Chorus reports 24 percent profit dip, envisages IoT role

Chorus said the results reflected its shift to becoming an active wholesaler and its concentration on tight cost management

Chorus has report a net profit after tax $85m for the year to 30 June, down 25 percent from FY17 NPAT of  $113m. EBITDA, however, was up slightly to $653m from $652m), but operating revenue down 4.8 percent from  $1,040m to $990m.

Chorus said the results reflected its shift to becoming an active wholesaler and its concentration on tight cost management.  FY2019 guidance is for EBITDA in the range $625m - $645m as it continues with strategic changes started in FY18. It expects to return to modest EBITDA growth in FY20.

CEO Kate McKenzie said the company’s focus on its role as an active wholesaler had succeeded in countering competition from other networks. “Continuing competition from wireless and other fibre networks saw our total fixed line connections reduce, but the pace reduced considerably with 76,000 connections lost compared to 125,000 last year," she said.

Chorus said that, in FY18, it had invested $20m in a project to upgrade copper broadband performance for about 270,000 addresses across rural and local fibre company areas.

“The deployment of vectoring and new VDSL broadband electronics saw a more than 40 percent average increase in download speed for customers already on VDSL and a further 85,000 rural addresses who could benefit from improved broadband performance,” the company said.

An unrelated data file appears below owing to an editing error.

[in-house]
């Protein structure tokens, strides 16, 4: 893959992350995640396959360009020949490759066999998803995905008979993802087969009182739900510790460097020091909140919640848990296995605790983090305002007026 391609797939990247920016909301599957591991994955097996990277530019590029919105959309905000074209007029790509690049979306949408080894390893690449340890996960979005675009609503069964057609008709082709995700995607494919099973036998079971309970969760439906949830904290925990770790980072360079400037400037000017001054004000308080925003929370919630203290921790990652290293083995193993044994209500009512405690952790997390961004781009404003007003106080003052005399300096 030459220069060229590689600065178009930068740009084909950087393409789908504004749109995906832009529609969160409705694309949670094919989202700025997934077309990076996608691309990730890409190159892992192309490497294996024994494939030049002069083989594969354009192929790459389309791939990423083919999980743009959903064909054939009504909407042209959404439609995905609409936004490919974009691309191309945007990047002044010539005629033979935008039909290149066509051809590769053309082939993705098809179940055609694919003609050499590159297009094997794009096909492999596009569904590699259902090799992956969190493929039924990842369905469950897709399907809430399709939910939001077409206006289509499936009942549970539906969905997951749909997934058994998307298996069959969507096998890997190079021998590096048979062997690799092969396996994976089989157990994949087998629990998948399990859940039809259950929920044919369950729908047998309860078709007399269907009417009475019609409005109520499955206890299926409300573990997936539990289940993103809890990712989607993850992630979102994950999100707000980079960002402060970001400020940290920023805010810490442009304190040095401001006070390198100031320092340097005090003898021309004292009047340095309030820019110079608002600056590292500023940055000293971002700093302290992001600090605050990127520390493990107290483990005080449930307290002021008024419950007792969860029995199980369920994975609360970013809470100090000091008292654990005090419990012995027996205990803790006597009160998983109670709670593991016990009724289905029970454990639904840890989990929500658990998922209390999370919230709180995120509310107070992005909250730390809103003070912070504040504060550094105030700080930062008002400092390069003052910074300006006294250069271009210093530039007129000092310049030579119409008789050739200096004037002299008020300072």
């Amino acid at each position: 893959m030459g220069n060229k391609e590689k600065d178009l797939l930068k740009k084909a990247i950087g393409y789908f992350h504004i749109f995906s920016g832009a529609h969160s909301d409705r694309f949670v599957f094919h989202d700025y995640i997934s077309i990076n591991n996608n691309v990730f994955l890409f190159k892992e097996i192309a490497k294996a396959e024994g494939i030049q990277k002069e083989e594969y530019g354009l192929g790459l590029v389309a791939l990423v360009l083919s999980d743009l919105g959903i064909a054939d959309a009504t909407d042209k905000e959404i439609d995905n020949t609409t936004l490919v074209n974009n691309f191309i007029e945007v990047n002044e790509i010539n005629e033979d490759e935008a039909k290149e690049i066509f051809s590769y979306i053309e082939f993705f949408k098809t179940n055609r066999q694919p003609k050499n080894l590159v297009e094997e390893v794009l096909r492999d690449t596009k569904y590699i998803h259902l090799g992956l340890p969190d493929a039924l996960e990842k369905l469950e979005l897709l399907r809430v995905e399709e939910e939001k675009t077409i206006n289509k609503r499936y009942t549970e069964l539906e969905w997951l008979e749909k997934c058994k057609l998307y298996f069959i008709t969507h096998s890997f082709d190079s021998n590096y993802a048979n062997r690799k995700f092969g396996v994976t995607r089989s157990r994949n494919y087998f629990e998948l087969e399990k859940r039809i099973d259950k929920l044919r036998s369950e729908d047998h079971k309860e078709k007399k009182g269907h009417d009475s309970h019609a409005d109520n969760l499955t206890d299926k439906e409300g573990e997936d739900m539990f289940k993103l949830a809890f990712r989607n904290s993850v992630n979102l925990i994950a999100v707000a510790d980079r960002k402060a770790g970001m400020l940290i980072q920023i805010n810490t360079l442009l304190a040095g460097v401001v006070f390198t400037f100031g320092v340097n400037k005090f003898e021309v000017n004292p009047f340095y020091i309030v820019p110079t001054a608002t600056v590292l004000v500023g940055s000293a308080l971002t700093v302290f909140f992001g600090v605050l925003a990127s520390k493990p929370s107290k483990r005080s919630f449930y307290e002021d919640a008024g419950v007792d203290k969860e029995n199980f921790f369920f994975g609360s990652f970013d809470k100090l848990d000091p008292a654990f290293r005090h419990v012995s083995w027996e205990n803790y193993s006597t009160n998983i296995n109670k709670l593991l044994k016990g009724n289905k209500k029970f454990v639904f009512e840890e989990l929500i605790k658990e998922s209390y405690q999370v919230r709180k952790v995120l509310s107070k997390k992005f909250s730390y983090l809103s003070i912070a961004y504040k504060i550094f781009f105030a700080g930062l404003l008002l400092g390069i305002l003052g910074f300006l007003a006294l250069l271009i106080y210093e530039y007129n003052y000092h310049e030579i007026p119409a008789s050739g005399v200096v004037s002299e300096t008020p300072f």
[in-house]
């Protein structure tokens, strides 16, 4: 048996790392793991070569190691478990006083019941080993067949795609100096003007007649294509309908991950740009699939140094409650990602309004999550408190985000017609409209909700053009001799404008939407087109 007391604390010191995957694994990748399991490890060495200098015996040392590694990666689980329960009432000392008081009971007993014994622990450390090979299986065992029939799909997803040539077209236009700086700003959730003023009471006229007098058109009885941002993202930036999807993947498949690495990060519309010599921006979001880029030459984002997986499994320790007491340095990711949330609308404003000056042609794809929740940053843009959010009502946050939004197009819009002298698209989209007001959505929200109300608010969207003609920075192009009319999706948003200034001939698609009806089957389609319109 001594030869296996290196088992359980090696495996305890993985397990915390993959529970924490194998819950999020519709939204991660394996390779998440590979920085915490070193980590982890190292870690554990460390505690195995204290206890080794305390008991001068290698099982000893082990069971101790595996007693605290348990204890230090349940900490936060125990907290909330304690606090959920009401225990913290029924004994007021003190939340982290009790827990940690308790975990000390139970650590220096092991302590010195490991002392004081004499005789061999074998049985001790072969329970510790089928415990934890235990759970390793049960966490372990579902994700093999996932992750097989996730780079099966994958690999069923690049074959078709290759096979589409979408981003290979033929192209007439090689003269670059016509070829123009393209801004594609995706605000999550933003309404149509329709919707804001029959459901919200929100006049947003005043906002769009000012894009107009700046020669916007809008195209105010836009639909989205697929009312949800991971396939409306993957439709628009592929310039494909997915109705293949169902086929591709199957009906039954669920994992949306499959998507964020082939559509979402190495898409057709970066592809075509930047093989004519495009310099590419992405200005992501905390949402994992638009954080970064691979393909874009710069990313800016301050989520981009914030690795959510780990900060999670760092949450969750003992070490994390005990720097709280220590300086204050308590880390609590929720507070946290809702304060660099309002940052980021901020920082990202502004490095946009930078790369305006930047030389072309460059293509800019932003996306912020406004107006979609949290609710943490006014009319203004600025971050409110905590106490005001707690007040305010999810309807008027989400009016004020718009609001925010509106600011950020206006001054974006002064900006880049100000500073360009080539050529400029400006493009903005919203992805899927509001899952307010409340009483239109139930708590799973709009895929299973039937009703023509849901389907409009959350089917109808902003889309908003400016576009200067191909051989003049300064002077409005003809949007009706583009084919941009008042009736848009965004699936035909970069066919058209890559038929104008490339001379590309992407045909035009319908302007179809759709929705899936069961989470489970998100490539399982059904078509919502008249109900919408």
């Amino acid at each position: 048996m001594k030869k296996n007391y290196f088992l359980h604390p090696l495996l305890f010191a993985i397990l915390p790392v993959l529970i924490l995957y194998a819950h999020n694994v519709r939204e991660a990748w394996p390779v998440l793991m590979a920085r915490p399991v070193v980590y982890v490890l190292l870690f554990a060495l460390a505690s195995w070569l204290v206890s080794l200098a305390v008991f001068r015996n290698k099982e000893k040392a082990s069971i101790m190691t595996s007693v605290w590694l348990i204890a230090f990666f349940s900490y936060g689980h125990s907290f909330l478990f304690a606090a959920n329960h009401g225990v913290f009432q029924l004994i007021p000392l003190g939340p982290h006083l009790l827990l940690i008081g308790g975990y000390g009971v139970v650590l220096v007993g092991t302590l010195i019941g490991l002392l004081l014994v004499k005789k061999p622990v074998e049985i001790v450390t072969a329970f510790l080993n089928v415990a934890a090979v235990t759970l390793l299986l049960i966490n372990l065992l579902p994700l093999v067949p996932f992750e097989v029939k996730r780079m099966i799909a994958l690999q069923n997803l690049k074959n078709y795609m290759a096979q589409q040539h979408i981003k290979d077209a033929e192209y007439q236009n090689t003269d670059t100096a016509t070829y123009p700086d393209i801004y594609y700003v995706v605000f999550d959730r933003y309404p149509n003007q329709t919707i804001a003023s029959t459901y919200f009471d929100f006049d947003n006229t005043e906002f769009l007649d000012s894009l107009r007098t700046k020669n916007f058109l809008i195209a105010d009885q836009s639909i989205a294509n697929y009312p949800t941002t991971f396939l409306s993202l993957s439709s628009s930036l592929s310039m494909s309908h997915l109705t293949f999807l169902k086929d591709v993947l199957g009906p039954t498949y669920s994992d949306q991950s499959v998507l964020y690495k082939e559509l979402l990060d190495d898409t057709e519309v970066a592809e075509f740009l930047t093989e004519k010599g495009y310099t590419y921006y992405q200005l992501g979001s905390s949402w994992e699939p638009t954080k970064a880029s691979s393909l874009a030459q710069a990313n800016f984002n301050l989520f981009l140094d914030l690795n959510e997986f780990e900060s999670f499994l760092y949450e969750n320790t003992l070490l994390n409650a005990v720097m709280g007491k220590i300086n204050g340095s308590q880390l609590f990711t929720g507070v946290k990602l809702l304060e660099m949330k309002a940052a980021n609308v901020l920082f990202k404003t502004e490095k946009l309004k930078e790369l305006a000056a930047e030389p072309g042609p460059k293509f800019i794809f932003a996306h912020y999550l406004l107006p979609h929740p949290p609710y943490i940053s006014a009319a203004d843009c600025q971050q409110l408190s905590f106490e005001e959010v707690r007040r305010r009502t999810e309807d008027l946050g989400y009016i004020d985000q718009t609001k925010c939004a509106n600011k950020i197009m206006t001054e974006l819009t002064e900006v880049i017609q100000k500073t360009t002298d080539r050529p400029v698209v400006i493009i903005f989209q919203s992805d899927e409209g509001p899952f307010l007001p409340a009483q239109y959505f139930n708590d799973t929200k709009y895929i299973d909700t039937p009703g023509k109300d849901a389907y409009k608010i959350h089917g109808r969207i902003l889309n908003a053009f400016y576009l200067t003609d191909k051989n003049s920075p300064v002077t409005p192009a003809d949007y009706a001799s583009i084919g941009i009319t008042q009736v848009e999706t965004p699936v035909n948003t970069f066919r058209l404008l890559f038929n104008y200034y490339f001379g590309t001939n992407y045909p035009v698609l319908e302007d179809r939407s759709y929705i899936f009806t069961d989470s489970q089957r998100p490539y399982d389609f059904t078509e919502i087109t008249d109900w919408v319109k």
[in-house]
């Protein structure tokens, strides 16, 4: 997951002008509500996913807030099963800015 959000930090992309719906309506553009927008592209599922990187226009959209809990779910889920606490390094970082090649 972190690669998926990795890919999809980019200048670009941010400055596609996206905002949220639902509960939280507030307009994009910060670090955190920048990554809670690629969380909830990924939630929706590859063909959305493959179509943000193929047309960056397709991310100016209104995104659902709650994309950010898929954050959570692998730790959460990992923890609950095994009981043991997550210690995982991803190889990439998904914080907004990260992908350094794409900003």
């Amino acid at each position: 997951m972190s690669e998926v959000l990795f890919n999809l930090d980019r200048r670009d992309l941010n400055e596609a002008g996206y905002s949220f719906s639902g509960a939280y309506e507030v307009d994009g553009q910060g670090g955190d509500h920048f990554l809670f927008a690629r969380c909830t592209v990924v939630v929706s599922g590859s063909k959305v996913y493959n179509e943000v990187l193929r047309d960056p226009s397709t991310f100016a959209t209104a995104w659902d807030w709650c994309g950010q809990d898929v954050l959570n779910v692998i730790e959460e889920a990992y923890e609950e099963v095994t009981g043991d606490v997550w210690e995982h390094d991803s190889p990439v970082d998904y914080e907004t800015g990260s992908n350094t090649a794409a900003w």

McKenzie said this had helped to slow the loss of services onto other networks. “By June 2018, 64 percent of our broadband connections were on high performing VDSL or fibre services, up nearly 20 percent on the previous year.”

Chorus sees IoT edge computing role

Chorus said that, in FY18 it had started trialling new ways of using its network for IoT.

“We’ve started exploring the potential uses of our network assets to meet the expected needs for low-powered monitoring of sensors as the Internet of Things evolves,” it said.

“This included a proof of concept trial for a Long Range Wide Area Network [LoRaWAN]. Our solution used a pole-mounted wireless access point, powered by our copper network, to enable monitoring of hard to access locations such as underground wastewater or sewage pumping stations.”

The PoC trial was initiated in December 2017. However Chorus is well behind other operators. In its annual results announced last week Spark said its LoRaWAN network already cover 65 percent of the population. Kotahinet claims that its LoRaWAN network already covers more than 80 percent of the population.

Chorus also sees opportunities in another key area of IoT: edge computing. It says there is a “clear global trend” favouring the use of telco exchange to co-located edge computing resources for IoT, and has Wellington and Christchurch sites under development for deployment in Q3 FY19.

However in its annual report Chorus suggests it has already undertaken edge computing trials. “We’ve also run trials to develop connectivity options for the Internet of Things, network edge computing and television broadcasting,” Chorus says.

“The success of these trials has increased our belief in the potential socio-economic benefits our infrastructure can bring to New Zealanders, while providing future alternative sources of revenue for our business.”

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